The iconic red frock conjures up images of Valentino and Heart Truth Red Dress Fashion Show, but in the past very few females donned the hue. Red has a multitude of connotations associated often conflicting symbolism. Anger, attention, celebration, courage, danger, happiness, heat, love, sacrifice (due to its association with blood), and war. In a time where the unspoken word spoke volumes from the cut, fabric, and style of an outfit, to the amount of jewelry, the flick of a fan or a steady gaze all conveyed emotion without being verbose. It was a lesson in subtly and for a woman to wear red; while it was practically screaming without uttering a sound. What, exactly though, was she saying?
Our second edition of Articulate the Art/Discuss the Dress, please meet Miss Ramsay. She supposedly is one of the Alan Ramsay’s sisters. She was painted between 1760 and 1765. The painting is oil on canvas and the dimensions are 29 7/8″ x 24 7/8″. It currently resides in the Tate Museum in London.
My thoughts are thus, I adore the red dress. The lace sleeves are indicative of the fashions of the time, but I am not fond of them personally. I appreciate the artist’s realism of having the lace shirt beneath not be aligned with the front of the red dress; as if slightly askew. If the under shirt were not so sheer and the sleeves trimmed to my taste, I would wear this in modern-day. I am still uncertain if the jewel on her clavicle is from a necklace or a brooch. If it is a brooch, how does the weight of the gem not tear the delicate fabric?! Are pearls on the ribbon attached to the lace shirt or is it a separate choker piece, do you suppose? I rather like it. It does seem a bit “goth” but seems simple enough to replicate. Now. . . about her head-piece. . . . how to put this delicately? I think she would look far more attractive if she removed it. Is it just me or does it look as if she has a rather large garter perched upon her hair? Again, I understand it was haute de jour. . . I still do not care for it regardless. However, beautifully detailed it is, in its own right. I also notice during the 1700s there was a penchant for pair pastel blues with . . . well, everything! It must have been the Patone Color of the Century! Browse through fashions during this time and the tint seems to appear in everything even to the smallest degree. As for Miss Ramsay’s herself I think she is quite fair. Not as ravishing as our previous Red Dress presenter, but certainly not awful to look at. My first thoughts, “a little eyeliner and mascara would go along way, if available at the time.”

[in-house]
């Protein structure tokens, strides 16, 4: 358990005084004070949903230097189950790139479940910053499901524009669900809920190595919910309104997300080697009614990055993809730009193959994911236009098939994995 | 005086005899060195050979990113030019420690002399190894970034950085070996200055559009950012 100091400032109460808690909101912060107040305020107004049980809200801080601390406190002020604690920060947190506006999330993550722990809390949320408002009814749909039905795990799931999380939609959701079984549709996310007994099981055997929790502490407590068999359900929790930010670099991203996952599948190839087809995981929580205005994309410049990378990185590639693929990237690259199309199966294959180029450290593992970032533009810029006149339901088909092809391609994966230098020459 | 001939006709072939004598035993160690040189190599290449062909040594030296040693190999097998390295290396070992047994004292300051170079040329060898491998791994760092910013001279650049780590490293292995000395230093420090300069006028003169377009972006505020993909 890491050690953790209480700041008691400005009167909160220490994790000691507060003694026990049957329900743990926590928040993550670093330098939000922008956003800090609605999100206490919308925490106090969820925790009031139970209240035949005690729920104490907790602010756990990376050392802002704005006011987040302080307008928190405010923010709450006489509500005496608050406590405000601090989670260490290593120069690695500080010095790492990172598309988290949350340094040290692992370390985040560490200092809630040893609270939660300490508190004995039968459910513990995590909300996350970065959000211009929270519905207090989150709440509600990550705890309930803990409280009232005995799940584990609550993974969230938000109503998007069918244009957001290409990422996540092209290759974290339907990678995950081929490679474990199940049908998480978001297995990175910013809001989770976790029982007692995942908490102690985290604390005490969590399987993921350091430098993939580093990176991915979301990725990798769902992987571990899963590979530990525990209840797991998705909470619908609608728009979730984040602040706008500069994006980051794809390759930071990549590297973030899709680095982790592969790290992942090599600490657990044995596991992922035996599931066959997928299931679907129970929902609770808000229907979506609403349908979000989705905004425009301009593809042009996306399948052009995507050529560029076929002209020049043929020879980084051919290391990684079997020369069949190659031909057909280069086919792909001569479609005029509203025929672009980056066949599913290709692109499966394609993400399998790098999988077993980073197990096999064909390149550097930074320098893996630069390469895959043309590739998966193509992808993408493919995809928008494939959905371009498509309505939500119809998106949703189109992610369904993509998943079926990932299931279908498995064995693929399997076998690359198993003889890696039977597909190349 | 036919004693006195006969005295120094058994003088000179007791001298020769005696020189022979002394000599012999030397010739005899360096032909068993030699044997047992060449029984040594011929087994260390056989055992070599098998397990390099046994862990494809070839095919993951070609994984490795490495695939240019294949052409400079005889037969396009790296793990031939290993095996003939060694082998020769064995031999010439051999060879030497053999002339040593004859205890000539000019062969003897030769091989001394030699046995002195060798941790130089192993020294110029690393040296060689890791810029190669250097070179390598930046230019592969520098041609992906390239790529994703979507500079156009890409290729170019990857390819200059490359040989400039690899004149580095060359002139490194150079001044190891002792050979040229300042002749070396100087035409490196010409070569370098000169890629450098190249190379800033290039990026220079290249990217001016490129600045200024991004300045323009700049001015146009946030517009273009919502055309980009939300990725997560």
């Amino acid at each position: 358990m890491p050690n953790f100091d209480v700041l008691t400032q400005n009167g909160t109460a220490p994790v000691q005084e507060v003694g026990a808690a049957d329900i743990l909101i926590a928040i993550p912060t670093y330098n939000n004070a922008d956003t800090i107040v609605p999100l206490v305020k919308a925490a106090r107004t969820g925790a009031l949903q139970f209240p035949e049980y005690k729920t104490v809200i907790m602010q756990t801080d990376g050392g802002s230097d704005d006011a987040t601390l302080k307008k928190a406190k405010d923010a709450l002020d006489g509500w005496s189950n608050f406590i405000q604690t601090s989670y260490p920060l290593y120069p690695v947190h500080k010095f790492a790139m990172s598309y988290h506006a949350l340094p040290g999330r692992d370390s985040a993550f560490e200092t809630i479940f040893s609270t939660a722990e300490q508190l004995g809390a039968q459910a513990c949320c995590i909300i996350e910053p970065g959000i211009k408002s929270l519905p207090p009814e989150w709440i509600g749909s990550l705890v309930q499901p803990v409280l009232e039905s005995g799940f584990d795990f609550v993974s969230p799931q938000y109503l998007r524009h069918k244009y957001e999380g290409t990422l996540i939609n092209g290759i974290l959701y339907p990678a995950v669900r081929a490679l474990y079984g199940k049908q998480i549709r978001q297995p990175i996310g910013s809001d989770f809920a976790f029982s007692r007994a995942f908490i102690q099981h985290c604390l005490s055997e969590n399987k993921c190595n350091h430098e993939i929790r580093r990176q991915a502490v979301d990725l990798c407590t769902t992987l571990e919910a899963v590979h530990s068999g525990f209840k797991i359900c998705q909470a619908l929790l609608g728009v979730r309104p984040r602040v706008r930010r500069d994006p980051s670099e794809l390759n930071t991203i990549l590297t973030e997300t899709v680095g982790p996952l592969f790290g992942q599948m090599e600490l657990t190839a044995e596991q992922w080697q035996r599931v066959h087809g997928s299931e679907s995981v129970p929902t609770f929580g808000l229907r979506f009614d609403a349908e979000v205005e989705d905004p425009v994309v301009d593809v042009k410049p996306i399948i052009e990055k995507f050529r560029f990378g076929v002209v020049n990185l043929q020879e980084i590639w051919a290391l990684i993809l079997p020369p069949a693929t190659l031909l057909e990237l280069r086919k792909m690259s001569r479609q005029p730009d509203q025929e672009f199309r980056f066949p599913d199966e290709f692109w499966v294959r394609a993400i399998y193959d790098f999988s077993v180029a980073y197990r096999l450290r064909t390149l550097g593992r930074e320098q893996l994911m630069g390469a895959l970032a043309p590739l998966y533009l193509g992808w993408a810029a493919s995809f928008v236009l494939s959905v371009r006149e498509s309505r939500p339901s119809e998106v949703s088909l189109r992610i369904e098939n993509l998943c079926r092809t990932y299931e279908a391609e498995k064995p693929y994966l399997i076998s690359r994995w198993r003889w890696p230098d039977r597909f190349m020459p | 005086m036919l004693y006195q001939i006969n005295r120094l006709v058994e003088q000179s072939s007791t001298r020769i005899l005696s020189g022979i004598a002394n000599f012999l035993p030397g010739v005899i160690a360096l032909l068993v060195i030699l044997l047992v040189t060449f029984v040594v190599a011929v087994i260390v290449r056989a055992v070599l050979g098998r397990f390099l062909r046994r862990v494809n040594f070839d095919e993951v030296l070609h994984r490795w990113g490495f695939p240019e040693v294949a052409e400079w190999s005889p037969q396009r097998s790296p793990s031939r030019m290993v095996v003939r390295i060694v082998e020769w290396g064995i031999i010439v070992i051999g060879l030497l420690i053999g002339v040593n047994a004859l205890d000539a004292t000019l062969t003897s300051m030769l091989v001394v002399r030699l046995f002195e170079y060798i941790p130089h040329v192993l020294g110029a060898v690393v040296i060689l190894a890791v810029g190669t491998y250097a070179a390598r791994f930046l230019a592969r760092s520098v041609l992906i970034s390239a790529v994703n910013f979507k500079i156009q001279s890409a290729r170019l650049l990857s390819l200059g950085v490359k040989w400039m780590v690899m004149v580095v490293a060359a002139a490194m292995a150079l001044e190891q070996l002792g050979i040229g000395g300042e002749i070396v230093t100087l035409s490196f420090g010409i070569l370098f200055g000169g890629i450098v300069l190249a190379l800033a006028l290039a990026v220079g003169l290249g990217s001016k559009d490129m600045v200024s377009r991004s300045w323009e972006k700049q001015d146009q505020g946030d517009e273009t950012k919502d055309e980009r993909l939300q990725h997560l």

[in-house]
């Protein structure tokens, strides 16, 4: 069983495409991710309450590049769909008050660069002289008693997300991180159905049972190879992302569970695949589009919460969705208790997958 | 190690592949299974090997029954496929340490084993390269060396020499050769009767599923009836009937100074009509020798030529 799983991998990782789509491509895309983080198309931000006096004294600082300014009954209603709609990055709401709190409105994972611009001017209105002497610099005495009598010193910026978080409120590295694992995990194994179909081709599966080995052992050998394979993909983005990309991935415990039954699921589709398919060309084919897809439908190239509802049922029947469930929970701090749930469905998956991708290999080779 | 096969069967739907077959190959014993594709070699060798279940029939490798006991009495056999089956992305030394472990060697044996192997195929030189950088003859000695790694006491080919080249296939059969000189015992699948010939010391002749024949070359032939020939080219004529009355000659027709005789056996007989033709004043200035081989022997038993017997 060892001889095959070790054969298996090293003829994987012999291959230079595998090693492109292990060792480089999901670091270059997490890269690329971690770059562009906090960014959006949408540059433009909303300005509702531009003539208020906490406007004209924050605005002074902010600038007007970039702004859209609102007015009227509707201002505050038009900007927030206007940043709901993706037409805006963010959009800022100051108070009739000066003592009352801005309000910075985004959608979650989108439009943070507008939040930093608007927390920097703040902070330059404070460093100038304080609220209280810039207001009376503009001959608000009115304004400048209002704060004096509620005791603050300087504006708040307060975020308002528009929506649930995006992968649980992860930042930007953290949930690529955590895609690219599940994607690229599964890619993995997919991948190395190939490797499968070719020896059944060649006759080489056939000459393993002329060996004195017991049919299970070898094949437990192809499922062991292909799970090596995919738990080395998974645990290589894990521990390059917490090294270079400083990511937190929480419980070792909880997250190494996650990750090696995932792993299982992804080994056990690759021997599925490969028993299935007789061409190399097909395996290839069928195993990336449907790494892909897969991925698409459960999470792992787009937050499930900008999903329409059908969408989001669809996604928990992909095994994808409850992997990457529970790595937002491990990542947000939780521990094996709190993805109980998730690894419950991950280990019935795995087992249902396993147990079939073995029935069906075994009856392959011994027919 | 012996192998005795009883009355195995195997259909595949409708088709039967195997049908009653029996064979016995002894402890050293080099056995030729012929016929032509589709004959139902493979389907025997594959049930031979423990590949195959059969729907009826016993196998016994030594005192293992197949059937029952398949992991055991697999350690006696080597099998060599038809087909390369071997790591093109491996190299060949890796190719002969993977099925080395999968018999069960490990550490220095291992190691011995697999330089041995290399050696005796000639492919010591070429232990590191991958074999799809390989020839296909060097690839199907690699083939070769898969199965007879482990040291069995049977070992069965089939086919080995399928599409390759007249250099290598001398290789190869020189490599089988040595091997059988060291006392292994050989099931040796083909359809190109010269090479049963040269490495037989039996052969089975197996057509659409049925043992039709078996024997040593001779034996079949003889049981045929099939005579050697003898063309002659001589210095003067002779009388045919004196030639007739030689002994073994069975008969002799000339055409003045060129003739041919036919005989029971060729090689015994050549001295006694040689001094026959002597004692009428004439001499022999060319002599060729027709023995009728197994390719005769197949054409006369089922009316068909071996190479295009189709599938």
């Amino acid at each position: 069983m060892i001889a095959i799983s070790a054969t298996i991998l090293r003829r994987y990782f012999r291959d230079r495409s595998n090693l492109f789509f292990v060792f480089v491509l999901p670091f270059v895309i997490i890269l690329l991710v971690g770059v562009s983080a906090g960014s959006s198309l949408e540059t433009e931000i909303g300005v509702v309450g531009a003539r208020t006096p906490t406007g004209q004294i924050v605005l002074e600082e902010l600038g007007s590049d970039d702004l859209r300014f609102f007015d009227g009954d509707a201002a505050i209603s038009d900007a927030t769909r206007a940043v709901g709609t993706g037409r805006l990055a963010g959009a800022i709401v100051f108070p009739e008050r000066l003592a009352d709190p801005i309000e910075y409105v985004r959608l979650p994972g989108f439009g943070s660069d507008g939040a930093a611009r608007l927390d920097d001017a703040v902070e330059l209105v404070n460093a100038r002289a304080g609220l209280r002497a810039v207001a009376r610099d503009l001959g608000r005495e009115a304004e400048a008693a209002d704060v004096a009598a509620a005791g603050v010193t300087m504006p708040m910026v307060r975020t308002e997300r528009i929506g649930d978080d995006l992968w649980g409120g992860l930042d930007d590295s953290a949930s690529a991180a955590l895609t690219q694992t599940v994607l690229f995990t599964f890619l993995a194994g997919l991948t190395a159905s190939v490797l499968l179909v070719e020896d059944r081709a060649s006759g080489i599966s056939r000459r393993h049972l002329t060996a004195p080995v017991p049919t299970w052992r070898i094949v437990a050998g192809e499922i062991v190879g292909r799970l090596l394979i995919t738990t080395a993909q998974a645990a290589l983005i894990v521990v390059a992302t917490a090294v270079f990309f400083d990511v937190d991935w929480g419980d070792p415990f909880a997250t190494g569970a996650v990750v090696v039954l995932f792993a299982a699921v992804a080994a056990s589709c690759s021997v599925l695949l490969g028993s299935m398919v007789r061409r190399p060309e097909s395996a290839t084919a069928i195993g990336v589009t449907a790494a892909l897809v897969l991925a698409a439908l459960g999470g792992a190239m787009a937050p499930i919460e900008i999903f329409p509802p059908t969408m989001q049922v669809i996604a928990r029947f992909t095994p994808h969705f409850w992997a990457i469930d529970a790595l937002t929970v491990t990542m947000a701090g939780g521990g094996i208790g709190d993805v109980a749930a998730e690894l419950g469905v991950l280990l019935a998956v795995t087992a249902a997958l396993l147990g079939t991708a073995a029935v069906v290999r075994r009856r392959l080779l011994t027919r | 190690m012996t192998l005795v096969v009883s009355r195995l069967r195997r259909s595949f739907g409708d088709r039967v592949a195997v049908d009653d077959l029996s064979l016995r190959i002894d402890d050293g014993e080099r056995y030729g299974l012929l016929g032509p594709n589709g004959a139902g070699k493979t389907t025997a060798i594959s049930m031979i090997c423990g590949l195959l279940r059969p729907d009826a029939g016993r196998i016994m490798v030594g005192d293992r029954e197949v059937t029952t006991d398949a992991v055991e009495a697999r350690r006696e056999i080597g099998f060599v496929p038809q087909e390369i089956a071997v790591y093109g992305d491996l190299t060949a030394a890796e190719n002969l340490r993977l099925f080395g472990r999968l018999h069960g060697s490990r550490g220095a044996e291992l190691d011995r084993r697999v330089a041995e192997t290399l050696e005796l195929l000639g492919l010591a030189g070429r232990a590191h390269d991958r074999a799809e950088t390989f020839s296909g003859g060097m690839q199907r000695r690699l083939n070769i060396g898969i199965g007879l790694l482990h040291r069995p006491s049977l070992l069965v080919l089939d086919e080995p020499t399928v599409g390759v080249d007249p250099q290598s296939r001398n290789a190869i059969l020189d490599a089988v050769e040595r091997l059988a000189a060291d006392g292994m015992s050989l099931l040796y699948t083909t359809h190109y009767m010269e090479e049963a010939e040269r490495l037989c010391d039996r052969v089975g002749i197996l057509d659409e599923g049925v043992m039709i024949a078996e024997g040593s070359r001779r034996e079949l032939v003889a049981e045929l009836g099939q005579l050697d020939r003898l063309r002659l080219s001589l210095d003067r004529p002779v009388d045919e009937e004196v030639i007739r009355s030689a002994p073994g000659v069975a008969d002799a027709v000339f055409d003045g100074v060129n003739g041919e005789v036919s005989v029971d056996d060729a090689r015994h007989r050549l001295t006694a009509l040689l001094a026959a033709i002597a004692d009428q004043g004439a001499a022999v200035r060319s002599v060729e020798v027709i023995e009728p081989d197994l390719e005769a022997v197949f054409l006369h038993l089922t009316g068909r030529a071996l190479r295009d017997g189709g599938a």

As for the technique, I find the details exquisite. I also appreciate the simplicity with the absence of props. I believe the flesh tones are rather well done. I do have a peeve with artists setting brunettes against dark backgrounds. However, Ramsay’s counters this with the light headpiece. It allows him to define the hairstyle a bit more. Do you concur? What are your thoughts?